up arrow The Times Discovers Bayesian Statistics

From the Article:

A famously counterintuitive puzzle that lends itself to a Bayesian approach is the Monty Hall problem, in which Mr. Hall, longtime host of the game show “Let’s Make a Deal,” hides a car behind one of three doors and a goat behind each of the other two. The contestant picks Door No. 1, but before opening it, Mr. Hall opens Door No. 2 to reveal a goat. Should the contestant stick with No. 1 or switch to No. 3, or does it matter?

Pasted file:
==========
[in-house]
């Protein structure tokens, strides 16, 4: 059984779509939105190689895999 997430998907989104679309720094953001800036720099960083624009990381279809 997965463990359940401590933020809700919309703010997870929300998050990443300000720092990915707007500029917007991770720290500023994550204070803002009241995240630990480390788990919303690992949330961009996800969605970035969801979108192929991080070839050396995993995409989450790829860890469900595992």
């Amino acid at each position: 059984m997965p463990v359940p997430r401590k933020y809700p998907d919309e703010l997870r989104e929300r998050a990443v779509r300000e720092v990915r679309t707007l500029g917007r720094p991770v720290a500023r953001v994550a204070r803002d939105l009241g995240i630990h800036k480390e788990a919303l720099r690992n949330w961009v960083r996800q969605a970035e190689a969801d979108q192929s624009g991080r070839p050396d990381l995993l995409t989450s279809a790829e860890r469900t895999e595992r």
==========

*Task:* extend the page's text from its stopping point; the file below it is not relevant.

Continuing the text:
A Bayesian calculation would start with one-third odds that any given door hides the car, then update that knowledge with the new data: Door No. 2 had a goat. The odds that the contestant guessed right — that the car is behind No. 1 — remain one in three. Thus, the odds that she guessed wrong are two in three. And if she guessed wrong, the car must be behind Door No. 3. So she should indeed switch.

[NY Times: The Odds, Continually Updated]